Germany Looks to Become First Major European Power to Ban Conversion Therapy

Violators of the proposed law could face up to one year in prison.

Germany has moved closer to becoming the first major European power to ban conversion therapy.

On Wednesday, the cabinet backed a law parliament is expected to pass this summer that would punish those who try to change an individual’s sexual orientation or gender identity through the debunked practice with imprisonment of up to one year or a fine of up to 30,000 euros ($33,100), Reuters reports.

“Homosexuality is not an illness. So the term therapy in itself is misleading,” Health Minister Jens Spahn said in a statement. “This alleged therapy makes you sick and not healthy.”

“A ban is also an important sign for all those struggling with their sexuality: it is ok to be as you are,” Spahn added.

According to the Berlin-based Magnus Hirschfeld Foundation, an estimated 1,000 people are subjected to conversion therapy every year in Germany. If the legislation passes, Germany would become only the second European country to ban it, following in the footsteps of Malta, which did so in 2016.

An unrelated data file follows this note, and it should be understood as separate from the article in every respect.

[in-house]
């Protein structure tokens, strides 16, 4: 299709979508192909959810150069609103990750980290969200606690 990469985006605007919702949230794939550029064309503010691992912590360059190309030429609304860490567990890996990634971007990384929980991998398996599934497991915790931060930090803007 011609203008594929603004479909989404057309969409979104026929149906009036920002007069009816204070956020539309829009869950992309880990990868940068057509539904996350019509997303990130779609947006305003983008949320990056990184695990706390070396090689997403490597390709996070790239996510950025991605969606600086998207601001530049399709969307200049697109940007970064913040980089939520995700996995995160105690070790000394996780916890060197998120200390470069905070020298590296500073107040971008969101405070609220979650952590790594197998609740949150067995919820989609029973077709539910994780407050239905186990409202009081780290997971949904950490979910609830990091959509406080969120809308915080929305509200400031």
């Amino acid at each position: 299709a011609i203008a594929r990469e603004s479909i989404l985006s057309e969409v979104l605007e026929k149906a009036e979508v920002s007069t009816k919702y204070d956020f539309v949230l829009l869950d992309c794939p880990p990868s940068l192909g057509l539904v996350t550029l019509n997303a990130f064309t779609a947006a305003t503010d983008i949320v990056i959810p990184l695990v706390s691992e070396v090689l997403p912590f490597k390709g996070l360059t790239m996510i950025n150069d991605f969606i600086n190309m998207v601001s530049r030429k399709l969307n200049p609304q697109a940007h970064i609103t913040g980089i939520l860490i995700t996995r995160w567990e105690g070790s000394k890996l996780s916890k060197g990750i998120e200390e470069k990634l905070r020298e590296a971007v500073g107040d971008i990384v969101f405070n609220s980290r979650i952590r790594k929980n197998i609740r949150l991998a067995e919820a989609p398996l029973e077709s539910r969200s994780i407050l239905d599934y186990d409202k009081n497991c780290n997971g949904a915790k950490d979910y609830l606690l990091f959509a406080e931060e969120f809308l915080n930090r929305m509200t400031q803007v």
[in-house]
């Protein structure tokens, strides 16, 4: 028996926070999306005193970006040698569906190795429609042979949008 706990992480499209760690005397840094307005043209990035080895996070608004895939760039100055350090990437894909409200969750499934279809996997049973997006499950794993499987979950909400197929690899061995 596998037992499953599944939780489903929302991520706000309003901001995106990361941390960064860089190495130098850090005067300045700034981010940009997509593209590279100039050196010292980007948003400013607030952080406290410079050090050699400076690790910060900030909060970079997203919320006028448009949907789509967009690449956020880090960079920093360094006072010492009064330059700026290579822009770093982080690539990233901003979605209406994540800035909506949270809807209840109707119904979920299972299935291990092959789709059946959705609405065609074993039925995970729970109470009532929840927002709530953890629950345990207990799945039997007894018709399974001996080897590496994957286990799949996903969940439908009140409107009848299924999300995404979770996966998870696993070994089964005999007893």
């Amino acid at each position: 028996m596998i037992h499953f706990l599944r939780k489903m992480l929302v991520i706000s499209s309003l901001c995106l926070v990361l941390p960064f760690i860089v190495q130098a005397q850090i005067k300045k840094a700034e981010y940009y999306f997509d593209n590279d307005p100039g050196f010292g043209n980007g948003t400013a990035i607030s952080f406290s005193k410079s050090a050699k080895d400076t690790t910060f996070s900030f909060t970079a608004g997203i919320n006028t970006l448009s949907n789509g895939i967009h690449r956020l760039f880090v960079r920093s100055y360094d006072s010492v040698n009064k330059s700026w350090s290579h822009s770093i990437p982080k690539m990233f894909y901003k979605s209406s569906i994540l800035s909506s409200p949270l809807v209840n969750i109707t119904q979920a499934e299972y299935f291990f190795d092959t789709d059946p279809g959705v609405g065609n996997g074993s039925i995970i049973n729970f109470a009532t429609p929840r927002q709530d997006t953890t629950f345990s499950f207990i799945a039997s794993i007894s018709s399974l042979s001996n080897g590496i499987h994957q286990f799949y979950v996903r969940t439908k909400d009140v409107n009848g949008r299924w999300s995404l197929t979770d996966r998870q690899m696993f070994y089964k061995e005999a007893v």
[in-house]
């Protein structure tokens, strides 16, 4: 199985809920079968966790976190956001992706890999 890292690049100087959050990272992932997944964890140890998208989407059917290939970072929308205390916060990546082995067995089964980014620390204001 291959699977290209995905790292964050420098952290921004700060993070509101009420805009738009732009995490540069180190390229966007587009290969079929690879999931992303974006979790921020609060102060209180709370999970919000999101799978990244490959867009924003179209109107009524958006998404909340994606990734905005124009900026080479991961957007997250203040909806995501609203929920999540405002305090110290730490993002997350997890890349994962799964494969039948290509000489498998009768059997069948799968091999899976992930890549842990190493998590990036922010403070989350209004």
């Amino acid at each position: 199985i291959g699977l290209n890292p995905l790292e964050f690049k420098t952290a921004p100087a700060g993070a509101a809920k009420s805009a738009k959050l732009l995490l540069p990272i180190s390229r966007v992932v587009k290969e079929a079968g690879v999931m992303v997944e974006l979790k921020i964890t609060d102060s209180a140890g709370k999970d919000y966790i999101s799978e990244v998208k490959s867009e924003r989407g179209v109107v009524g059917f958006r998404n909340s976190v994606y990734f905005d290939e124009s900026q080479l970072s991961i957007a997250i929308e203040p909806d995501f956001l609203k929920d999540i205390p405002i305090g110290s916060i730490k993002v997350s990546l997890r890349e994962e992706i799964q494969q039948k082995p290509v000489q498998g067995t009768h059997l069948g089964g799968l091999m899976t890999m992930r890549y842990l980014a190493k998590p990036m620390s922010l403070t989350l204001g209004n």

Under the new law, the practice would be banned outright for minors, and would also be illegal when conducted on adults against their will, such as through threats or force, The Local reports. Additionally, parents and teachers could be liable if ruled to have neglected their duty of care.

Other countries considering banning conversion therapy include Britain, Canada, New Zealand, and Australia. Currently, 18 states and D.C. have laws prohibiting the practice, with Utah set to become the 19th.

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